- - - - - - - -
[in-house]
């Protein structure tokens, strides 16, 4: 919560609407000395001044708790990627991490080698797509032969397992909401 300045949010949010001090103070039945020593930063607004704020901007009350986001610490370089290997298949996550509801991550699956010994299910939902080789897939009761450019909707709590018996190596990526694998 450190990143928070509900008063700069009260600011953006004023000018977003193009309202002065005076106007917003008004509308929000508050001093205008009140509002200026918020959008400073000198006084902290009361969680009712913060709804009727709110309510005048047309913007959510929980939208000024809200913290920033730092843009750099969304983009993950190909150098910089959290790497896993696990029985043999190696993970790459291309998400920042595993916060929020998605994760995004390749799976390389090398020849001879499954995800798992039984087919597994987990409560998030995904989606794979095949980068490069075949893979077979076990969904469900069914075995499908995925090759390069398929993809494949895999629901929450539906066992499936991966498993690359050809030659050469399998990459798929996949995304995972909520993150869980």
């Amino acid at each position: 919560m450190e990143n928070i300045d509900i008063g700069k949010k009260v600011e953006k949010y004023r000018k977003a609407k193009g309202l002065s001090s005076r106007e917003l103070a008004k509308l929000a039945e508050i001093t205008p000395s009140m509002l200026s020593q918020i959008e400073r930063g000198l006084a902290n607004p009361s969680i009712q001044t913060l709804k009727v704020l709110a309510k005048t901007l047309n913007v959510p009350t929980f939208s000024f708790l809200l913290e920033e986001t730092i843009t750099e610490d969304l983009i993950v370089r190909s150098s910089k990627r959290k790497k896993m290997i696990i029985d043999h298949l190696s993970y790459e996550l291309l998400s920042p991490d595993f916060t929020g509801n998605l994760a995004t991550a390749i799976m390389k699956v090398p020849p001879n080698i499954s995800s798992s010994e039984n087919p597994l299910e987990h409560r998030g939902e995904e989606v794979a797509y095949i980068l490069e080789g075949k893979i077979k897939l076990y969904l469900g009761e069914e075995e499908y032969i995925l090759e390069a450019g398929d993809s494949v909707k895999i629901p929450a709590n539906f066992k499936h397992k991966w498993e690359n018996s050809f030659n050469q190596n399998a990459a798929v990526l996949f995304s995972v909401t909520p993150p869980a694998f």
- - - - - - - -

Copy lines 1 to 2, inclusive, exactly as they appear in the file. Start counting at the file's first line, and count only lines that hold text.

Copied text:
[in-house]
């Protein structure tokens, strides 16, 4: 919560609407000395001044708790990627991490080698797509032969397992909401 300045949010949010001090103070039945020593930063607004704020901007009350986001610490370089290997298949996550509801991550699956010994299910939902080789897939009761450019909707709590018996190596990526694998 450190990143928070509900008063700069009260600011953006004023000018977003193009309202002065005076106007917003008004509308929000508050001093205008009140509002200026918020959008400073000198006084902290009361969680009712913060709804009727709110309510005048047309913007959510929980939208000024809200913290920033730092843009750099969304983009993950190909150098910089959290790497896993696990029985043999190696993970790459291309998400920042595993916060929020998605994760995004390749799976390389090398020849001879499954995800798992039984087919597994987990409560998030995904989606794979095949980068490069075949893979077979076990969904469900069914075995499908995925090759390069398929993809494949895999629901929450539906066992499936991966498993690359050809030659050469399998990459798929996949995304995972909520993150869980």